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Brooklyn remembers 9-11 • Brooklyn Paper

Brooklyn remembers 9-11

A flame among thousands: Katherine Barth lit a candle in tribute to the men and women who lost their lives on Sept. 11, 2001 during the memorial held in Marine Park.
Photo by Steve Solomonson

Hundreds of somber Brooklynites attended memorial services held across the borough, paying tribute to the men, women, and loved ones who perished in the attacks on 9-11.

“It was just wonderful, difficult, but uplifting at the same time. We were just so glad to be a part of it,” said Evelyn Zelmanoitz, who attended a ceremony in Bill Brown Memorial Playground in Sheepshead Bay with her husband, Jack.

Jack’s brother, Abe, was among those who’s life was extinguished amongst the rubble of the twin towers.

Abe, who worked on the 27th floor of the North Tower, had refused to leave the side of his quadriplegic colleague and friend, Ed Beyea, staying with him even after firefighters arrived and asked him to evacuate.

Beyea, Abe, and Captain Billy Burke of ladder 21 perished together at 10:28 am, on Sept. 11, 2001, with the collapse of the North Tower.

His story and the tales of other heroes were retold in song, poem, and anecdote throughout the borough Tuesday night, in Marine Park, at the 69th Street Pier in Bay Ridge, and at numerous other services held across Kings County.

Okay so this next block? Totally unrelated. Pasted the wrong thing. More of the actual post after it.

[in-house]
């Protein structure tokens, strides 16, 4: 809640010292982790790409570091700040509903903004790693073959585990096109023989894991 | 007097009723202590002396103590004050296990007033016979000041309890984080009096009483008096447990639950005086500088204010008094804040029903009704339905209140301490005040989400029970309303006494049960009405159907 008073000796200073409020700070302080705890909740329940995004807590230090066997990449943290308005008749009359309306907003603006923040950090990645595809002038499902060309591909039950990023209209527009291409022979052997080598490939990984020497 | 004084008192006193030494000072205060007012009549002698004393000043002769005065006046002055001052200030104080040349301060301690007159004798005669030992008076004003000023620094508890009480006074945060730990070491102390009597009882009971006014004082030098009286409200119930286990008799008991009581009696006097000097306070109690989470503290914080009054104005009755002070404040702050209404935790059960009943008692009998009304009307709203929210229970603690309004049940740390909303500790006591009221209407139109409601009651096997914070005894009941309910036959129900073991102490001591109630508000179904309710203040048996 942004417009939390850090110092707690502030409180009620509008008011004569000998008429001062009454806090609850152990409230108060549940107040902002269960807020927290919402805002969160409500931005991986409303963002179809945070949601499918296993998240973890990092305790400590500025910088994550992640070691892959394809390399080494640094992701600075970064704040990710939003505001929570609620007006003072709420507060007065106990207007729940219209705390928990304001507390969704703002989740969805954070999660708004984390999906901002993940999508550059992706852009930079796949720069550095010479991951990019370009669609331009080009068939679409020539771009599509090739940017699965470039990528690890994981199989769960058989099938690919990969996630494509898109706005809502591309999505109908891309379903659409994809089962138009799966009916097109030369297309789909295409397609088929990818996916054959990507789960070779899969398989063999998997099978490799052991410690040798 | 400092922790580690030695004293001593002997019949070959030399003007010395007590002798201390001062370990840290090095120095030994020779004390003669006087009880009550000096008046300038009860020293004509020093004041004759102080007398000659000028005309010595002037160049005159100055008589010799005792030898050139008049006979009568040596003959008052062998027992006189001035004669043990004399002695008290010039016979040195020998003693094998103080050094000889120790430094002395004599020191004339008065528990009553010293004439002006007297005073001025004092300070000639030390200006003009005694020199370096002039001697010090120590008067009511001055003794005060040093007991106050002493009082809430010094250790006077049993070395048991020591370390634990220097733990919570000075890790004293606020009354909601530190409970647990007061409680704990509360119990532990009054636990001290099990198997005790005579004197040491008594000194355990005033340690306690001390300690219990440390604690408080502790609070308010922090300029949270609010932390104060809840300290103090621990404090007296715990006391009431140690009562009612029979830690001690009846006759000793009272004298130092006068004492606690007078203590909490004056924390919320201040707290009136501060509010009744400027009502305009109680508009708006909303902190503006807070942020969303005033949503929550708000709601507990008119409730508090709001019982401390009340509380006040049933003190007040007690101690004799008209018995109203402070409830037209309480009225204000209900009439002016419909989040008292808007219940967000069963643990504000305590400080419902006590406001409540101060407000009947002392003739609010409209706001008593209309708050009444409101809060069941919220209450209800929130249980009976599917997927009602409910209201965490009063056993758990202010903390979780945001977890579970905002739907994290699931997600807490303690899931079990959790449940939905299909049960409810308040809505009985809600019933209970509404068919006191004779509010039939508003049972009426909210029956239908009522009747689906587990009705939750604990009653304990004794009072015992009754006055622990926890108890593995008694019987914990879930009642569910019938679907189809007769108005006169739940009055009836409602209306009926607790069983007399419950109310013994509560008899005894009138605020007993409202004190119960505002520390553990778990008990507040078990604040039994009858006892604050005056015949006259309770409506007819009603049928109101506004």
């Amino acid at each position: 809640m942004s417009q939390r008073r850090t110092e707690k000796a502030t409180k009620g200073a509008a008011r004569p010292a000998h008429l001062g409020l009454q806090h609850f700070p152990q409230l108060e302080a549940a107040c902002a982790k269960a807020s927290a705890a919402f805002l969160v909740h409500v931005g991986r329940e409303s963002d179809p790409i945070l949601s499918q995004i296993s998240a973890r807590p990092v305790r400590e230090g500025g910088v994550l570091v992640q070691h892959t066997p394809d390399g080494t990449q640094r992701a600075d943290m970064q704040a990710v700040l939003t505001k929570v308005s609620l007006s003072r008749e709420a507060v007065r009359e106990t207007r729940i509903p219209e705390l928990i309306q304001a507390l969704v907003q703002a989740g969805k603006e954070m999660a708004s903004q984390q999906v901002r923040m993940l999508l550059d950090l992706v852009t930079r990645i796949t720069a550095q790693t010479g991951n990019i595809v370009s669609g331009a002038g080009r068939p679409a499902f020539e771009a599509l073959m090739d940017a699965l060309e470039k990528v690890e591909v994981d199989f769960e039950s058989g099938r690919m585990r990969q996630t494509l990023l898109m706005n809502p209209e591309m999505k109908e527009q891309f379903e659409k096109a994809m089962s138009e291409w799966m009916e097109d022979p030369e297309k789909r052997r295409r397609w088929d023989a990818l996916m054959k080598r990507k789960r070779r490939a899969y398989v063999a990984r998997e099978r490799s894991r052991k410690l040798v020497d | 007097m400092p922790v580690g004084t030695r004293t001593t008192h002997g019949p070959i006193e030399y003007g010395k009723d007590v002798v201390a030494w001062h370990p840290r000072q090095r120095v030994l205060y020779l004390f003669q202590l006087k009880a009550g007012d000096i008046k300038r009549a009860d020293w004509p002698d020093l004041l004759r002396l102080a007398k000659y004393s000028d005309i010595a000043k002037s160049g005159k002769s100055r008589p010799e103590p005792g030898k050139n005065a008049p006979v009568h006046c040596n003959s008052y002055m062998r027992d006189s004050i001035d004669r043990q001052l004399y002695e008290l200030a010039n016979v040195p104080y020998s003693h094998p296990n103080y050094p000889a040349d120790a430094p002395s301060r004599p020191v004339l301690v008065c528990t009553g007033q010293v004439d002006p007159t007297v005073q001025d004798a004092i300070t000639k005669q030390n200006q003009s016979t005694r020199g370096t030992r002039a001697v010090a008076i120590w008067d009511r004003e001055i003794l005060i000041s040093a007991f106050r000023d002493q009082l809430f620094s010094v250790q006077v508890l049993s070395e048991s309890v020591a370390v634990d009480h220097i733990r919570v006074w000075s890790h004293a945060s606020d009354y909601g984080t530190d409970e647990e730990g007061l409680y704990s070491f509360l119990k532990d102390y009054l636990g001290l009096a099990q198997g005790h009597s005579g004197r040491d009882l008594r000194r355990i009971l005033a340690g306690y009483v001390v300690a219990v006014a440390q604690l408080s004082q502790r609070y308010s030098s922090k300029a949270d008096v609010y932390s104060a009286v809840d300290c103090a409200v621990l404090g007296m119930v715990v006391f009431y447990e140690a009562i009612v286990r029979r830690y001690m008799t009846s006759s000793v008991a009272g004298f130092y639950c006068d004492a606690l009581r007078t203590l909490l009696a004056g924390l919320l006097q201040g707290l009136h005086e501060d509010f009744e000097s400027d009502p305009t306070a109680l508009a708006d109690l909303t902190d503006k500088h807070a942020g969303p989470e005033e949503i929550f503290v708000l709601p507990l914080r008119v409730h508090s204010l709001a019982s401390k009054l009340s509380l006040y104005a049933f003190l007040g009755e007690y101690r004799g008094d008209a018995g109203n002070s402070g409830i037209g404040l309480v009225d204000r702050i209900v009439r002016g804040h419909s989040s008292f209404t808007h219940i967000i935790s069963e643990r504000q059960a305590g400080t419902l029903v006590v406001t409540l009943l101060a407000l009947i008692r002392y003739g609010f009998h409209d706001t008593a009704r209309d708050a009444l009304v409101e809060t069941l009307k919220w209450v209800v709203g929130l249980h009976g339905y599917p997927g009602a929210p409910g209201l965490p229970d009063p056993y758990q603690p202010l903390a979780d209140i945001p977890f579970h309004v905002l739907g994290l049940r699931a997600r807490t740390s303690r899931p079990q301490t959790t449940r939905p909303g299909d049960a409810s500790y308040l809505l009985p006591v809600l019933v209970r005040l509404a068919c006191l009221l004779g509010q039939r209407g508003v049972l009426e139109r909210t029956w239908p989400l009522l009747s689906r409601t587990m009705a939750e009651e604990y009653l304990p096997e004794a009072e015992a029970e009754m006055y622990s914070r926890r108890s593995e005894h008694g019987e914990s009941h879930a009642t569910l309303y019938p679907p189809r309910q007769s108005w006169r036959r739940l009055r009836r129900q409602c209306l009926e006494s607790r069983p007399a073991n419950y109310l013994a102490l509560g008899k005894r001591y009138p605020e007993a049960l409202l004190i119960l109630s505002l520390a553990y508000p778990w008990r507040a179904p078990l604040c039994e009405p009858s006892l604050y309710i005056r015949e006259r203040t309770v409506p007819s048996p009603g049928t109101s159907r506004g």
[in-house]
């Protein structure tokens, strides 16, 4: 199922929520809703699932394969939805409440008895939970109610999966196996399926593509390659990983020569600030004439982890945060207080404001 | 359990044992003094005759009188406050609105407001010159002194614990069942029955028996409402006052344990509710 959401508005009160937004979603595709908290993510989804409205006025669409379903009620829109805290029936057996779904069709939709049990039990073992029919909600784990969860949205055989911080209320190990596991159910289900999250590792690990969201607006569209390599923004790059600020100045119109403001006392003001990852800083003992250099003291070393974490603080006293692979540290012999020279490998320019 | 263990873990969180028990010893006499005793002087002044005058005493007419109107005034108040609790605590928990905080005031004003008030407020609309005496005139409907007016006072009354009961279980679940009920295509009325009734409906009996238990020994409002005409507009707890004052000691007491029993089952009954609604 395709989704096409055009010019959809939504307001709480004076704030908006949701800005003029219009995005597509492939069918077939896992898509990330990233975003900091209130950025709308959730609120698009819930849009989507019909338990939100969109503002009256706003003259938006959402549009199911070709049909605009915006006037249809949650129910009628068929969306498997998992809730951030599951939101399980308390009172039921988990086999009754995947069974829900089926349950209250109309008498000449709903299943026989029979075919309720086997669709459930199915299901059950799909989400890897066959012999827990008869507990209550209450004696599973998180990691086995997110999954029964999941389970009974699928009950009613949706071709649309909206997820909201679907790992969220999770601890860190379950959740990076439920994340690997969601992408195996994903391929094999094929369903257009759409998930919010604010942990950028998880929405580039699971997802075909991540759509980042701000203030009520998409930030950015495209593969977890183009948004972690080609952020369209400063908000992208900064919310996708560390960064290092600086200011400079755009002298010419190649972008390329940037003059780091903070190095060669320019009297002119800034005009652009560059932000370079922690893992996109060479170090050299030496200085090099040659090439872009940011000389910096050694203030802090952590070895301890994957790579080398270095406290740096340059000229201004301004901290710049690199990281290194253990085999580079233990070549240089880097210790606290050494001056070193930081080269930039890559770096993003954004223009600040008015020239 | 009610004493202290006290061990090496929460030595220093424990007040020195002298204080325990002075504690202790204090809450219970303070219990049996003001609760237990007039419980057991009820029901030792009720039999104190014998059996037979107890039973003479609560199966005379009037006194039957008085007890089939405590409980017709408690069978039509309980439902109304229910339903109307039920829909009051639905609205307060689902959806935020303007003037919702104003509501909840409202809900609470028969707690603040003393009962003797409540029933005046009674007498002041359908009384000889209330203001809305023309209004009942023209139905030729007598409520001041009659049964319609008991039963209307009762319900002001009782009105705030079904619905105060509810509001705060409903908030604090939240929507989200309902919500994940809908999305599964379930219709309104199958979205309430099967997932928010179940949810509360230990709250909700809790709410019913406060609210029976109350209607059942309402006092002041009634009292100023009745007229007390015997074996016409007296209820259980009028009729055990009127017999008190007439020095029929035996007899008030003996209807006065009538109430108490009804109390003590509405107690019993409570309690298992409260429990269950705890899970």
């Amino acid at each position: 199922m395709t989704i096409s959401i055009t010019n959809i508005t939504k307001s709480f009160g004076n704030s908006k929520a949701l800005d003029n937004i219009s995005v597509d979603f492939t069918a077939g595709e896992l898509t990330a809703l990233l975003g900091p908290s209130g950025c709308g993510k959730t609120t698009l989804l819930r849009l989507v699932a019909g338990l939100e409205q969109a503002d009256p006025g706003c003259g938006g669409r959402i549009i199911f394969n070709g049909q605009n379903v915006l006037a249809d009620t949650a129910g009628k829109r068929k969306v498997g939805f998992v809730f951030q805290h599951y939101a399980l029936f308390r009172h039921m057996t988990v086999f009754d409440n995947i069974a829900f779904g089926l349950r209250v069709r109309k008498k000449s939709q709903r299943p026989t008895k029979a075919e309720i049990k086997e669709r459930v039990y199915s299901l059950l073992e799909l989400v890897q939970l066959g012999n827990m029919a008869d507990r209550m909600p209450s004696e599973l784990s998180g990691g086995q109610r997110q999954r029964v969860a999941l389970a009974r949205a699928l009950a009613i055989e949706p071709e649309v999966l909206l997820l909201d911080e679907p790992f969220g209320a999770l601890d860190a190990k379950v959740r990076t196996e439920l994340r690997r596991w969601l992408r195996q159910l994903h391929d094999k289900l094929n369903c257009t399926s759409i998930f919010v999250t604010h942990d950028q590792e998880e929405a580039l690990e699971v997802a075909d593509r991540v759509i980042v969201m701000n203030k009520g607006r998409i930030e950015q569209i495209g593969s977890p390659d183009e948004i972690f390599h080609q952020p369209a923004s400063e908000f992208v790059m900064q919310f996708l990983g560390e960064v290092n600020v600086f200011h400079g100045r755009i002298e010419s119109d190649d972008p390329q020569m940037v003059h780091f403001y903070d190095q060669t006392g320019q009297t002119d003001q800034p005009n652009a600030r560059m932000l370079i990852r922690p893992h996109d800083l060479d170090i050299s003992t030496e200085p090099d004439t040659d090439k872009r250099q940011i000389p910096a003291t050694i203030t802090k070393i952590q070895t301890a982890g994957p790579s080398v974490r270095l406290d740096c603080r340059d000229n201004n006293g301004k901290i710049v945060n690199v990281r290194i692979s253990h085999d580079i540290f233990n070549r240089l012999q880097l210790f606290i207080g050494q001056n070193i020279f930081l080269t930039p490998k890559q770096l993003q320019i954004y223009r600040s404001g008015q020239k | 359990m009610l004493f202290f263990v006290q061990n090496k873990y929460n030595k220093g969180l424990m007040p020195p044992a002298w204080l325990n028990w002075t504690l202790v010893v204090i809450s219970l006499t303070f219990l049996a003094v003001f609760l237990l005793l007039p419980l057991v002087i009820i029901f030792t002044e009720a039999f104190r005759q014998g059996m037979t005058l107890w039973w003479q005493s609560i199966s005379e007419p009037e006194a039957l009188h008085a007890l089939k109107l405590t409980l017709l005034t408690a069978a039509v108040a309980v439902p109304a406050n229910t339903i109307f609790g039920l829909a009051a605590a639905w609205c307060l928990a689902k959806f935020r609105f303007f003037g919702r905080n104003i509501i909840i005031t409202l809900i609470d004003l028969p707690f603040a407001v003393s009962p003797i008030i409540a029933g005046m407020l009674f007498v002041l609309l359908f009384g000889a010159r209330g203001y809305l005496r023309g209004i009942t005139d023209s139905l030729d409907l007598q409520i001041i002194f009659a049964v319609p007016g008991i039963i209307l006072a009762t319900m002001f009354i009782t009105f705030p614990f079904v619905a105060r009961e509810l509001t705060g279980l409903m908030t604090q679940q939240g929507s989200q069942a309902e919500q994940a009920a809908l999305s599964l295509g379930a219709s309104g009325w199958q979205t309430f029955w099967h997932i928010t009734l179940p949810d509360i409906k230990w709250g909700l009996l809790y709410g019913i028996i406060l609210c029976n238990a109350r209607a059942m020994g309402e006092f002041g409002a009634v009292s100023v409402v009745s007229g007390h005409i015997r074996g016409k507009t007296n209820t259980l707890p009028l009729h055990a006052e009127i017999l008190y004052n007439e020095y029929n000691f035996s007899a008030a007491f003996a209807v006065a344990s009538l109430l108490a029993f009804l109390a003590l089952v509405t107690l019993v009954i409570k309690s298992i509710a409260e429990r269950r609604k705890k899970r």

The remembrance was mingled with speeches made by politicians, including Marty Golden and Helein Weinstein, who spoke in Marine Park.

But their words didn’t quite hit that high note, which was only achieved through prayer and the testimony of men and women who lost loved ones that day, 11 years ago.

For Robert Cox, who attend the Marine Park ceremony with his daughter Jacqueline, Rabbi Avraham Zucker’s opening prayer and the speech made by Captain John Rowell of the 63rd Precinct, who lost family in the attacks, were the evening’s highlights.

“The rabbi quoted scripture, I can’t remember exactly what he said, but politicians get up there and read speeches, they do it all the time and it seemed routine, but you could tell the rabbi spoke from his heart,” Cox said.

“The captain from the 63, he couldn’t even get through his speech he was so choked up,” Cox added. “Those were the most emotional.”

Reach reporter Colin MIxson at cmixson@cnglocal.com or by calling (718) 260-4514.

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